Defence and Strategic Affairs Editor with a television news channel, Gokhale covered the 33-month Eelam War in Sri Lanka.
The Mi-17s that India 'quietly gifted' to Lanka were in addition to a Sukanya class offshore patrol vessel also gifted by the Indian Coast Guard to the Sri Lankan Navy in 2002. The choppers played a major role in several daring missions launched by the Sri Lankan Air Force to rescue the army's deep penetration units and injured soldiers from deep inside LTTE-held territory, the book says.
"Hampered by domestic compulsion, New Delhi could not go beyond such meagre and clandestine transfer of military hardware. Publicly all India was willing to acknowledge was the supply of low-flying detection "Indra" radars to the Sri Lankan Air Force since this equipment was considered a defensive apparatus," the author says.
Gokhale quotes senior Sri Lankan army officers saying that thanks to the Mi-17s, the soldiers operating behind enemy lines functioned with a greater degree of confidence since they knew these choppers were always at hand to come to their rescue whenever necessary. This surely was the key factor in our Special Forces delivering spectacular results.
Not wanting to annoy its Tamil Nadu allies like the DMK unnecessarily, New Delhi had a 'politically most important message' conveyed to Colombo to try and conclude the war against the LTTE (called Eelam War IV) before the summer of 2009 when India was expected to hold the general elections, Gokhale says.
"The Rajapakse regime was nothing if not shrewd". Aware of dynamics that determined India's Lankan policies, it was also conscious of India's anxiety in losing strategic space in Sri Lanka. The Rajapakse brothers were pragmatic enough to realize that Lanka needed India's support in war against the LTTE, total support from China and Pakistan notwithstanding".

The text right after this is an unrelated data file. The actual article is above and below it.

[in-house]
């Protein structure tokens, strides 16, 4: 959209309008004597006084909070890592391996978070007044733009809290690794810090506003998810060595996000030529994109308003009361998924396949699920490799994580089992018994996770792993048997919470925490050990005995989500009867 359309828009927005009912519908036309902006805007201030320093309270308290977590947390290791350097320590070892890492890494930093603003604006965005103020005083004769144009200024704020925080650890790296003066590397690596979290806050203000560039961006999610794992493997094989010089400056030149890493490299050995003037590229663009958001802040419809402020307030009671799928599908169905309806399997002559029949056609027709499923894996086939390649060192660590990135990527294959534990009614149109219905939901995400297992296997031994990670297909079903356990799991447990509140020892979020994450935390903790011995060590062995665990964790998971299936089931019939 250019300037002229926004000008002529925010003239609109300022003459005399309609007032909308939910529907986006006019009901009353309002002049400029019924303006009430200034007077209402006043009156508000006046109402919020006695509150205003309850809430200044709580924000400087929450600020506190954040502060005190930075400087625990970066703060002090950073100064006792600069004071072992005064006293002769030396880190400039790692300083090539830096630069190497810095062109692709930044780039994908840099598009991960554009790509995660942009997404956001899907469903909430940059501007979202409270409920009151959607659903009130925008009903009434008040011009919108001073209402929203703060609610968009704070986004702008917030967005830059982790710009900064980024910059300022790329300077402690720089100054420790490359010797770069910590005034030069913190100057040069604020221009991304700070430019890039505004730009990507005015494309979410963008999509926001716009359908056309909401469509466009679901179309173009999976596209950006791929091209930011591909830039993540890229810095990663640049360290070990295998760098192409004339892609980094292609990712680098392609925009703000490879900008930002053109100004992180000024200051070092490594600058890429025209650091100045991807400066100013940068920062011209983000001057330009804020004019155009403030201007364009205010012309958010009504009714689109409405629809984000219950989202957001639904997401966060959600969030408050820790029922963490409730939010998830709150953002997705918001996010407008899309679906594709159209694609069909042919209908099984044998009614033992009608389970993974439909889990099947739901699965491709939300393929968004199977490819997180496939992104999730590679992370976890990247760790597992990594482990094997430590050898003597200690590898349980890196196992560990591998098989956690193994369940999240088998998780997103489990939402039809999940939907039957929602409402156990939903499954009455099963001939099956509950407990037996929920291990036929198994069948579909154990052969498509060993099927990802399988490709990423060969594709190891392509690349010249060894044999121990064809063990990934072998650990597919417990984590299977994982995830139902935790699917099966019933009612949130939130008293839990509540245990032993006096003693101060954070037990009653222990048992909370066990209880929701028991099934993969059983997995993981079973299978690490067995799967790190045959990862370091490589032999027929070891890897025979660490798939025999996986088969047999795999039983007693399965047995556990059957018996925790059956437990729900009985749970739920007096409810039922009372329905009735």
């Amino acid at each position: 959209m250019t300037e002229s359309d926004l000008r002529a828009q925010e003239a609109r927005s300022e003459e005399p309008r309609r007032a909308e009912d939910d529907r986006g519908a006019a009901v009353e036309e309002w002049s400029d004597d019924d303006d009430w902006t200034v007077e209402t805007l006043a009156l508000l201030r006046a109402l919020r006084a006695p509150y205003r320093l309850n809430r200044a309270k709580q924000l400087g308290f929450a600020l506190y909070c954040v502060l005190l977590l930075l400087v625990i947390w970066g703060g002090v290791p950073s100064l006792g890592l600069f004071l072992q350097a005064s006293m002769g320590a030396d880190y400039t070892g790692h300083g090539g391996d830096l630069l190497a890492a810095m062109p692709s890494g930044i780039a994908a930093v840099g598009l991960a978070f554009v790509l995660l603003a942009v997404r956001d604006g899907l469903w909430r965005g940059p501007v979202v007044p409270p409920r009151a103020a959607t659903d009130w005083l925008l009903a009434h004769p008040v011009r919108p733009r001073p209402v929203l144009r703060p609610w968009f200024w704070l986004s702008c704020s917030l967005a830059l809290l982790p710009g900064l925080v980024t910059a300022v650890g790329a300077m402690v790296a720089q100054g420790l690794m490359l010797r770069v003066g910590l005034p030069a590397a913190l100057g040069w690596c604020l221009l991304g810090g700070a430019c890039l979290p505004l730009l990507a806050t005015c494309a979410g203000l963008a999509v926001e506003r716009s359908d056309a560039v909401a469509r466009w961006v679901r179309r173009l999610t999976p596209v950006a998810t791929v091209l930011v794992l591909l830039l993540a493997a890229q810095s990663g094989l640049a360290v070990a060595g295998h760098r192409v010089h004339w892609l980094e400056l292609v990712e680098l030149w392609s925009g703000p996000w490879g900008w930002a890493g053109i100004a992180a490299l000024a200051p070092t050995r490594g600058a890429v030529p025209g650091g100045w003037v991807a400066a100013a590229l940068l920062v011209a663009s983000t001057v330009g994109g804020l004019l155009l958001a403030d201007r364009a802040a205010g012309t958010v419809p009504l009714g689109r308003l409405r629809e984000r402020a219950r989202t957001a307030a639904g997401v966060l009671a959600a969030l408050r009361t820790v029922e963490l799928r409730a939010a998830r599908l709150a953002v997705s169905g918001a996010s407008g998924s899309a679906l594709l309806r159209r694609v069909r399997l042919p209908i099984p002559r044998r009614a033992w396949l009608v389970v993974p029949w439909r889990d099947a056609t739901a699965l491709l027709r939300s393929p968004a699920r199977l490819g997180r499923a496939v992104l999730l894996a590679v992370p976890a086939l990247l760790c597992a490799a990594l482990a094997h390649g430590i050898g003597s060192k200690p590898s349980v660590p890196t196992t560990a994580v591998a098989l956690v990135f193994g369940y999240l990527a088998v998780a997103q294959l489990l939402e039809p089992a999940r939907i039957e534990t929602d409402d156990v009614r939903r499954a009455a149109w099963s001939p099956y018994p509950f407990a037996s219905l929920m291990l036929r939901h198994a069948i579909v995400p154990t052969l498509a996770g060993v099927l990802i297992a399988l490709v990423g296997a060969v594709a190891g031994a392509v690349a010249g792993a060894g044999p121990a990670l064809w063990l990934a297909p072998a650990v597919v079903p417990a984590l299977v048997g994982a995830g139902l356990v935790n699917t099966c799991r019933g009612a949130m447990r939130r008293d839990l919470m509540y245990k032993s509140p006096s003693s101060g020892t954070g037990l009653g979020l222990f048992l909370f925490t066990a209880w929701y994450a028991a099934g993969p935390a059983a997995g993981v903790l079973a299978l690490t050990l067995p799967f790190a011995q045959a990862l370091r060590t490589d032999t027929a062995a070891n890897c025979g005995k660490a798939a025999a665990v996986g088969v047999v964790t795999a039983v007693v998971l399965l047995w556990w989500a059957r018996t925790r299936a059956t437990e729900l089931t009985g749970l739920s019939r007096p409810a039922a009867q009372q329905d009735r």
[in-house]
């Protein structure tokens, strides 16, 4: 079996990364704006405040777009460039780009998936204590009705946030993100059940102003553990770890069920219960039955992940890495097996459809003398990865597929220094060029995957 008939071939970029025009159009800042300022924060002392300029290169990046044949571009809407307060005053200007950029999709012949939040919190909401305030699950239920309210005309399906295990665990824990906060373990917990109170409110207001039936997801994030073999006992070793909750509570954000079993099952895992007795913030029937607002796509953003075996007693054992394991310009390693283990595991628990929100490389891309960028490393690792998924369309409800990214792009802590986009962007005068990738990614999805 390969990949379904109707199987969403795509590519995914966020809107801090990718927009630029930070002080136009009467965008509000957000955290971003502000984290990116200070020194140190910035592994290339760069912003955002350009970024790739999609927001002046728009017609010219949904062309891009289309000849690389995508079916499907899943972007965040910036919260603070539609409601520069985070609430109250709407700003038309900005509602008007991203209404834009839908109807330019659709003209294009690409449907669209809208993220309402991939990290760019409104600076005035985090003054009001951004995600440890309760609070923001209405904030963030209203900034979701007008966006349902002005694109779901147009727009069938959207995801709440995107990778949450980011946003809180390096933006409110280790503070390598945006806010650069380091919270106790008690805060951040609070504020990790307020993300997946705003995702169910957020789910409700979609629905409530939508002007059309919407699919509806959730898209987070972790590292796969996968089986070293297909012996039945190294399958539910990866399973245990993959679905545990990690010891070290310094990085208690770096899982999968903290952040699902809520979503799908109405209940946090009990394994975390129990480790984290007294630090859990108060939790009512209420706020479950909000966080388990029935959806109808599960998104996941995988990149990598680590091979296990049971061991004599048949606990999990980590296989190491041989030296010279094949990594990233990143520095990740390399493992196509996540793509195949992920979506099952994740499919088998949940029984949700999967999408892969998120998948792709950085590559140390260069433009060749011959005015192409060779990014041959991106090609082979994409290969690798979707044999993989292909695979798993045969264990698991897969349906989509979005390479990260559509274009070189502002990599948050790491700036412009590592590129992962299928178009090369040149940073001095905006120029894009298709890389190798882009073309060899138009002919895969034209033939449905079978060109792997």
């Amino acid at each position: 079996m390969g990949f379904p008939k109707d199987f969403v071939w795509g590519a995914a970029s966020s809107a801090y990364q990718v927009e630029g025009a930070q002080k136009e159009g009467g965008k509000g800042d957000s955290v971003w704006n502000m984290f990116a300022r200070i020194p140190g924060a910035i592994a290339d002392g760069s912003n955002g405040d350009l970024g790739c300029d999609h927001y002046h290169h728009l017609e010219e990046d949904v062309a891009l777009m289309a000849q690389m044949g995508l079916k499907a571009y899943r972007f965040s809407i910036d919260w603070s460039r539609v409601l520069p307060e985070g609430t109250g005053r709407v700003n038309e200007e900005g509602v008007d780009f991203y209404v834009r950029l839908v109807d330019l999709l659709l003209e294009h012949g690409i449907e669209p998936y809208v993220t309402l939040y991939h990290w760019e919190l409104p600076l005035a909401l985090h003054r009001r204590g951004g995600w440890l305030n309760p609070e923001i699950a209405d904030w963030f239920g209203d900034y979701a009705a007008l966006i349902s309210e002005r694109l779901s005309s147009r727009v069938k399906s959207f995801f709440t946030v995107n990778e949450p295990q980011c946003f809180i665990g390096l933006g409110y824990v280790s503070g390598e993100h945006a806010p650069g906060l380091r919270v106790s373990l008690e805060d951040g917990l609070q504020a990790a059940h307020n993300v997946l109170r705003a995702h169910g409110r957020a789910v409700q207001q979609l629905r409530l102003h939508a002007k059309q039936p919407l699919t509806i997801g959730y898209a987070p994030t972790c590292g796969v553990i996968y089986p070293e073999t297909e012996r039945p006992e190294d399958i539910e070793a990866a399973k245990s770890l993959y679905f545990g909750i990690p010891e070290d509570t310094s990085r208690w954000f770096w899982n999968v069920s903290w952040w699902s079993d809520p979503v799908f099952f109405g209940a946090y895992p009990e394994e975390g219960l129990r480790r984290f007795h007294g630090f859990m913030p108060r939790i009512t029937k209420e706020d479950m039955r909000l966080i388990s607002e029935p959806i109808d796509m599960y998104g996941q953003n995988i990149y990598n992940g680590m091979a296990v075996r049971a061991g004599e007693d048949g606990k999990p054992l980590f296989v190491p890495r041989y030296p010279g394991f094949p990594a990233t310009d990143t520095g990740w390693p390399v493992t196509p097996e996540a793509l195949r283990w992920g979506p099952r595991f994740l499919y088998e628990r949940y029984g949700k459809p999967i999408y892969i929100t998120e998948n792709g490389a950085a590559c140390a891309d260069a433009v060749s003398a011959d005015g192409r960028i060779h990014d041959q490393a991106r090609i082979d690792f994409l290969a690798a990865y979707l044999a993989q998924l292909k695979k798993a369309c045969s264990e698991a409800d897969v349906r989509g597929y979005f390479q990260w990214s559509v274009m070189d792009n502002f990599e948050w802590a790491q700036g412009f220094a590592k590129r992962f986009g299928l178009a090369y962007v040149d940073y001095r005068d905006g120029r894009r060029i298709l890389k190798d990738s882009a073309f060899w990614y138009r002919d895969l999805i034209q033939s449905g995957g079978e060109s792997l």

Colombo could ignore India but only up to a point, the author says.
So Mahinda Rajapakse hit upon an idea of an informal exchange mechanism between New Delhi and Colombo. He nominated both his brothers - Basil (MP and Presidential advisor) and Gotabaya, the Defence Secretary along with his own secretary Lalith Weeratunga.
India too reciprocated immediately. The Indian team comprised National Security Advisor M K Narayanan, Foreign Secretary Shiv Shankar Menon and Defence Secretary Vijay Singh.
Colombo may have been ambivalent about meeting Indian requests to end the operations before the general elections but the Sri Lankan leadership once again gratefully acknowledged the Indian Navy's contribution in locating and destroying at least 10 'floating warehouses' owned by the LTTE that were used by the Tigers to store arms, ammunition and even armoured personnel carriers.
Well-coordinated operations by the two navies between 2006 and 2009 actually broke the backbone of the Sea Tigers, Gokhale says.
Also, under an agreement between the two countries, the Indian Navy and the Coast Guard frequently sent out ships to patrol the Palk Strait and the Gulf of Mannar. Presence of warships and Indian patrol vessels acted as firm deterrence against the Sea Tigers, the book says.
The book also notes the transformation of the Sri Lankan Air Force and Navy into lethal forces that played vital roles in victory over the LTTE. "The Sri Lankan Air Force had indeed come a long way from its inglorious days in the 1990s when it lost three aircraft to the LTTE's ground fire in the assault on Jaffna".